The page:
This is an obvious shot to take of the Crossing Tower in Rouen Cathedral. The main trick lies in composition and finding an effective angle.


Photographing people from a low angle produces some interesting effects. If you look at old “film noir” movie stills, you’ll see a lot of shots where the camera is pointing upwards. This gives portraits a moody feel and empowers the subject because he/she towers above the photographer and, ultimately, the viewer. The downside of shooting from below is that it can be unflattering, often making subjects look broader in the body and fatter in the face.

Low angle photography - casual portrait from a low perspective

A somewhat moody low-angle portrait. You’ll see a lot of low angles as well as low-key lighting in old film noir movies.

You can shoot from low angles in street photography, too, whether from the hip or the ground. Be careful when shooting from the ground that you’re not invading anyone’s privacy by pointing the camera upwards—stay aware of your surroundings and watch who is entering the frame and how they are dressed.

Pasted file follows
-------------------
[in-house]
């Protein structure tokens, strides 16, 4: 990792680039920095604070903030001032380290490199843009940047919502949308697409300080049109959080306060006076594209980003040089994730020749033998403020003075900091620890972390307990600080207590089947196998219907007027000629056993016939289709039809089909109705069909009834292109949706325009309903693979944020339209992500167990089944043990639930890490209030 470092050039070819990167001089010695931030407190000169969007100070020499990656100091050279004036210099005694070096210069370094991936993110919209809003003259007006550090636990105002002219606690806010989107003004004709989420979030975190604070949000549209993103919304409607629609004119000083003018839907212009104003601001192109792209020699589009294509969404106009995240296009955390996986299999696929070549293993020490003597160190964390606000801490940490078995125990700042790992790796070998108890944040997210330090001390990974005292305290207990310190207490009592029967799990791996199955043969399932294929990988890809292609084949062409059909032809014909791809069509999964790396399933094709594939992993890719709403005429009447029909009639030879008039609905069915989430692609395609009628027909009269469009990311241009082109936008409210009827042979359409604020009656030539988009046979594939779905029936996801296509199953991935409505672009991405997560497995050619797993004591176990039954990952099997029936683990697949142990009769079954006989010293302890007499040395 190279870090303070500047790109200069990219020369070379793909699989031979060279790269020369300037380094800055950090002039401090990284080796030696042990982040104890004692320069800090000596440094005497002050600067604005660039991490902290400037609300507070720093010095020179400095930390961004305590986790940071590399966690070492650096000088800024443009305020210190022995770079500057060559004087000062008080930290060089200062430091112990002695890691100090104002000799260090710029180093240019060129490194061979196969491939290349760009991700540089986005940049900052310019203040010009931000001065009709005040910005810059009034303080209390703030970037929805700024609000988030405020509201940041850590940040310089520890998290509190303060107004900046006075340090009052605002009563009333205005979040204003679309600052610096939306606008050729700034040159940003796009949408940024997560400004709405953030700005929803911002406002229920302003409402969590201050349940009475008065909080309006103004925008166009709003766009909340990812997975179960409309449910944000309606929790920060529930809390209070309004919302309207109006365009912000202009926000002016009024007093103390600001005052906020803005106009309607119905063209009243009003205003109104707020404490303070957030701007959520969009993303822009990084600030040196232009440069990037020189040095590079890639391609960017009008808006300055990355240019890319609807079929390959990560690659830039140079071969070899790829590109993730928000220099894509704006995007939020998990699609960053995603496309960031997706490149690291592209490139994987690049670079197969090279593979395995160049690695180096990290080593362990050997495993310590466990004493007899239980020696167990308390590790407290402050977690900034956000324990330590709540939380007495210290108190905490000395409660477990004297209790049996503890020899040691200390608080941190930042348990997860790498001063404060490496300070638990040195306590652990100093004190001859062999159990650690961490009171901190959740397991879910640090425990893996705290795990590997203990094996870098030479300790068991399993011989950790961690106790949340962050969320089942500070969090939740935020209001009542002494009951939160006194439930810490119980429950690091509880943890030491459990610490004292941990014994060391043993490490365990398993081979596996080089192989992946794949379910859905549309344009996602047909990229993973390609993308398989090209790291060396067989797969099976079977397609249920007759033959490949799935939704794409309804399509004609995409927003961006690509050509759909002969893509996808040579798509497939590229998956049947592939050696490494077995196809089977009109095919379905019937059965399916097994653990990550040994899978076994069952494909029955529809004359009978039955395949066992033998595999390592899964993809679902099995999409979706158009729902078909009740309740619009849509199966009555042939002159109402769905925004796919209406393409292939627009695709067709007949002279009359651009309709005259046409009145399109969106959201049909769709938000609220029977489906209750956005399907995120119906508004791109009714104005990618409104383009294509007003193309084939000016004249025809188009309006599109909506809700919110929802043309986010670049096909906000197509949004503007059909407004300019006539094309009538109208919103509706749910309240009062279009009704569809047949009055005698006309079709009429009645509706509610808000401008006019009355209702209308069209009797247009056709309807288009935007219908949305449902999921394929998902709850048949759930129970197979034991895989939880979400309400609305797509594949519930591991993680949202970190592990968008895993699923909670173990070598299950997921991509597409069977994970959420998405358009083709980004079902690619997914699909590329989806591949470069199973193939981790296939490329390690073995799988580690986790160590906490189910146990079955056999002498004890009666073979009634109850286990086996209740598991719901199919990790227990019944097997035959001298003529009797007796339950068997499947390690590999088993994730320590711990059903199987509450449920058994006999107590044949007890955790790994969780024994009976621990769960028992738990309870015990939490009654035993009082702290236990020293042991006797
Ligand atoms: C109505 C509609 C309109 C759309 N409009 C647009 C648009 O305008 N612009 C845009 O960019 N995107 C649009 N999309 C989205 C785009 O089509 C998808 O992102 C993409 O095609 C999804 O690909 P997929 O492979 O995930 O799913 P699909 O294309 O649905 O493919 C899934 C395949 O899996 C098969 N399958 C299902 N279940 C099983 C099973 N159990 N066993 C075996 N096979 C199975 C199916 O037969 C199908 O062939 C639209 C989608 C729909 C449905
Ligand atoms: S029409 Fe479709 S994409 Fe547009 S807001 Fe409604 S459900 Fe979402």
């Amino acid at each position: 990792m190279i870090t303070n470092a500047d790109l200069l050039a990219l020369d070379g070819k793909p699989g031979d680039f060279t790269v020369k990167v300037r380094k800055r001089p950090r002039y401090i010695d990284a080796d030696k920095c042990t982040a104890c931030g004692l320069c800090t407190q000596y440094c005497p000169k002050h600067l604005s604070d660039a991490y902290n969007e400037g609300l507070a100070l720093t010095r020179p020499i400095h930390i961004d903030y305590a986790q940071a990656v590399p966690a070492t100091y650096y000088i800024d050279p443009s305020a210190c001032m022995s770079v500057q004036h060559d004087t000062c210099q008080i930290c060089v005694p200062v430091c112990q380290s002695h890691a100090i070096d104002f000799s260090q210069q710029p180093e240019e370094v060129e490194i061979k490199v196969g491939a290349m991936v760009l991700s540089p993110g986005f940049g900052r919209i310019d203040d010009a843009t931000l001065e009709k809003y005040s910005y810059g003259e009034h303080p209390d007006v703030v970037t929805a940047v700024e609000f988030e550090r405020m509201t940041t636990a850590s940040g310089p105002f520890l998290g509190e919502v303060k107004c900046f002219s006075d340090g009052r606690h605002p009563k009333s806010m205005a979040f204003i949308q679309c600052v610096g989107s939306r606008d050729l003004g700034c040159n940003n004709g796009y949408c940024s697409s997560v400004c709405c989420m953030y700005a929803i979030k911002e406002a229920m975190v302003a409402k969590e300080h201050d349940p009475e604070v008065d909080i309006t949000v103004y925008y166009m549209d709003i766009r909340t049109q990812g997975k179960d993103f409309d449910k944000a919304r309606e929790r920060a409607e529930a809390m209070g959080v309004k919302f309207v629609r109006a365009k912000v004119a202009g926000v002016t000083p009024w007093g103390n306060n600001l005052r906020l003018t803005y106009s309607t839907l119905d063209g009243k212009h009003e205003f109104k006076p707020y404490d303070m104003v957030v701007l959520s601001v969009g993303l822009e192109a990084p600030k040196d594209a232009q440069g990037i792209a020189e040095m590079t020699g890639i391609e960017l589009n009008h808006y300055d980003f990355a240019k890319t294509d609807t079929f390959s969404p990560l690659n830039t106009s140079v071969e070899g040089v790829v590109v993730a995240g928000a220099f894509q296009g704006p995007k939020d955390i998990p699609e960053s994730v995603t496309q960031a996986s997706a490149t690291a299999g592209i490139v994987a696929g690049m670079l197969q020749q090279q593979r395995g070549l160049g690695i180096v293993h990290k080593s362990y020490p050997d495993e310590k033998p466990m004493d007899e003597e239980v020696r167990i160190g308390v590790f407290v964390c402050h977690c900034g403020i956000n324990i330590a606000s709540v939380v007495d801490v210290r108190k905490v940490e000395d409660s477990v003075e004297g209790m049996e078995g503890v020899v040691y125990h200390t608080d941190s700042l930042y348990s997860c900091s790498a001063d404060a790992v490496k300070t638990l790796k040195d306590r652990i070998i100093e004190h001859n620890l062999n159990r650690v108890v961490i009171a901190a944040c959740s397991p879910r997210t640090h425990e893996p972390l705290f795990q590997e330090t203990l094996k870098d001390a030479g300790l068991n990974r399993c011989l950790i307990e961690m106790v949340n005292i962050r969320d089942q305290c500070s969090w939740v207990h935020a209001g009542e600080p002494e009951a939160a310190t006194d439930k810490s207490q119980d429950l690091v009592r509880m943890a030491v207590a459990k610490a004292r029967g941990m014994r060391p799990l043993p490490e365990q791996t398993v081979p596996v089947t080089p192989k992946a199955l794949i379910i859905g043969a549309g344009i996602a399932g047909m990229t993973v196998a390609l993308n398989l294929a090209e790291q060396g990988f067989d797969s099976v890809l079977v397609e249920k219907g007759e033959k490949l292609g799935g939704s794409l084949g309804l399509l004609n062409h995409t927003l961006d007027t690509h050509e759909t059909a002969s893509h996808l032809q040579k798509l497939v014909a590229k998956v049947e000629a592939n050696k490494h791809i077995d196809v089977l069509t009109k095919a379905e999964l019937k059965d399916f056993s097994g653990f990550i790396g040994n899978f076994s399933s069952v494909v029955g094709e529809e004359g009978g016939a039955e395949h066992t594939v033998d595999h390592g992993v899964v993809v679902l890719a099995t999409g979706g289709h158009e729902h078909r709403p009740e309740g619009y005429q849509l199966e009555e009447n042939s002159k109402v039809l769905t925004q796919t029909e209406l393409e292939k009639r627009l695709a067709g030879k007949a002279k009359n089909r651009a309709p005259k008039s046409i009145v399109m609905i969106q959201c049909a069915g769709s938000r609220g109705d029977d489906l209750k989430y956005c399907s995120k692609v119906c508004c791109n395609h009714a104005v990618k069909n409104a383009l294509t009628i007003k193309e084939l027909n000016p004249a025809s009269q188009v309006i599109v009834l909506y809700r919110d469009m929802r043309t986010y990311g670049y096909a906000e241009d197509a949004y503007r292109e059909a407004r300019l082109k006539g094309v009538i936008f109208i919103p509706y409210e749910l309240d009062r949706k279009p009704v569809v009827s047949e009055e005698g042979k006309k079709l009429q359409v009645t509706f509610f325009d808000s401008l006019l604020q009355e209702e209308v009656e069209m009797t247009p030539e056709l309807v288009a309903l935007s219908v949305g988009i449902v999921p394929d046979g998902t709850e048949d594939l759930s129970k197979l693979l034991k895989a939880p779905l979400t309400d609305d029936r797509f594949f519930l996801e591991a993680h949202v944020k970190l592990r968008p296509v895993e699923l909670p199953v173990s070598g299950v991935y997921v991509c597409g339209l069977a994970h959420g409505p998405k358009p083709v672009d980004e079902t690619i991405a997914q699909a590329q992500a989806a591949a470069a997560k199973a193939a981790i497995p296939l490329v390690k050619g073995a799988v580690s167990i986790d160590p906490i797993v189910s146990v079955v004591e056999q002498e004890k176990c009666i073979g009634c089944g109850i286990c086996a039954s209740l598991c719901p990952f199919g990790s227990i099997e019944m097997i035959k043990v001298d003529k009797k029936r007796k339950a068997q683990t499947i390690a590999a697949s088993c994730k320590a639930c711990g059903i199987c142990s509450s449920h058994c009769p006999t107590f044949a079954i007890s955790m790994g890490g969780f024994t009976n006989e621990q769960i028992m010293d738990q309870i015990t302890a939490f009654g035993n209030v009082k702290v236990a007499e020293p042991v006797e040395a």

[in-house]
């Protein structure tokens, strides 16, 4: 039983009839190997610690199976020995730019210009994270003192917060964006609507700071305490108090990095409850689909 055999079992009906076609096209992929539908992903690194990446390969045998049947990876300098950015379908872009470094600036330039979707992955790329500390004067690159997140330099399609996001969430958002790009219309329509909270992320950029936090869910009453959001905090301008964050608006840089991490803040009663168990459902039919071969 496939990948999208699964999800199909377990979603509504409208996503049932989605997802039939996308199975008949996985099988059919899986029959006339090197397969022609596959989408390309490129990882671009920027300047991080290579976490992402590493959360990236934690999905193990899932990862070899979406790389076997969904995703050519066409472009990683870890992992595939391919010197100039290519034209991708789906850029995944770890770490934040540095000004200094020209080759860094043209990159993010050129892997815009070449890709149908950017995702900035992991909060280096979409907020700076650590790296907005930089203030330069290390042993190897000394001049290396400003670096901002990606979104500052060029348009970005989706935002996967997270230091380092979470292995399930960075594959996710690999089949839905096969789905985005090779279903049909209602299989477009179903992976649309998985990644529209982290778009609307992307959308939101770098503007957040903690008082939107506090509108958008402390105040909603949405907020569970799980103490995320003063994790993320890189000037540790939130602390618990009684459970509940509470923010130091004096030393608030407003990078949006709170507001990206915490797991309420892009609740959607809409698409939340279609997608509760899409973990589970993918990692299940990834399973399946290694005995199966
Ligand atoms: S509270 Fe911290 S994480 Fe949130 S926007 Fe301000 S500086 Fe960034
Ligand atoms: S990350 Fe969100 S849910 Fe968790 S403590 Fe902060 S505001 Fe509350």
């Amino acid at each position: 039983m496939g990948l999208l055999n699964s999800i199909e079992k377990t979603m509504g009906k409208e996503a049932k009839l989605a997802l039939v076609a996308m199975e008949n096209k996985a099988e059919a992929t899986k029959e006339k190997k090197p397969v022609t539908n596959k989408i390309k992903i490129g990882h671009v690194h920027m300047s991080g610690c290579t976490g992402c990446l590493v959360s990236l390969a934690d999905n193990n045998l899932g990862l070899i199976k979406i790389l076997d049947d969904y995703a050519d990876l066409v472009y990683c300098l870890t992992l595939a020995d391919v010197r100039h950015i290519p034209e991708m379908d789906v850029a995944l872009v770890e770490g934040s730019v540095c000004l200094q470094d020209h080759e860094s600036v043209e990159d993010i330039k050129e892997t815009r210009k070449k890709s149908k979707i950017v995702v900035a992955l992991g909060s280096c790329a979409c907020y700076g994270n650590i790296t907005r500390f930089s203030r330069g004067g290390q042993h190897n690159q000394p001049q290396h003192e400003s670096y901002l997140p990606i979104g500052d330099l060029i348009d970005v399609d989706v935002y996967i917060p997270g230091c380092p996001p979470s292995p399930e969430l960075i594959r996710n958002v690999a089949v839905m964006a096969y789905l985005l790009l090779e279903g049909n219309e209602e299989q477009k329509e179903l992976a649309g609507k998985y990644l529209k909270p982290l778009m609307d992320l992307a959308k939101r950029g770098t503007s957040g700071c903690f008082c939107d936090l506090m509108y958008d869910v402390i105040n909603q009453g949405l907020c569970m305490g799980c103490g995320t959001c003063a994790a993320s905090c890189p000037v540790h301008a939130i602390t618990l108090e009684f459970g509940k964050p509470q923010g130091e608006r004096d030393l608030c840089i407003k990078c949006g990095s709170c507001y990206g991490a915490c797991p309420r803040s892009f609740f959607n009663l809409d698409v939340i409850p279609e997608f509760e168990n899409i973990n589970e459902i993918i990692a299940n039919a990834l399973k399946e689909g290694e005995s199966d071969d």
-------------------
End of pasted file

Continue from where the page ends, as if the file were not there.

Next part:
Low angle photography - Venice Carnival

This shot at the Venice Carnival was taken from ground level. Without any prompting, the lady in the middle obligingly leaned over towards the camera.

The mere act of taking street photos from a low level may not, in itself, create a successful photo (if only it were that easy). You still need to have seen something interesting or out of the ordinary and the composition must be right. You might notice a detail at ground level and juxtapose it with the people above it.

Animals & pets

Many people photograph their pets from above, but if you get down to their level you can almost humanize them. That is to say, you’ll often capture their character better than from above. Like human subjects, photographing a pet from floor level gives it more power. An example of this might be if you photograph a cat preparing to pounce—you’ll put yourself in the position of the cat’s prey.

Low angle photography - Birman cat

Cats often take on that regal, aloof look when photographed from below.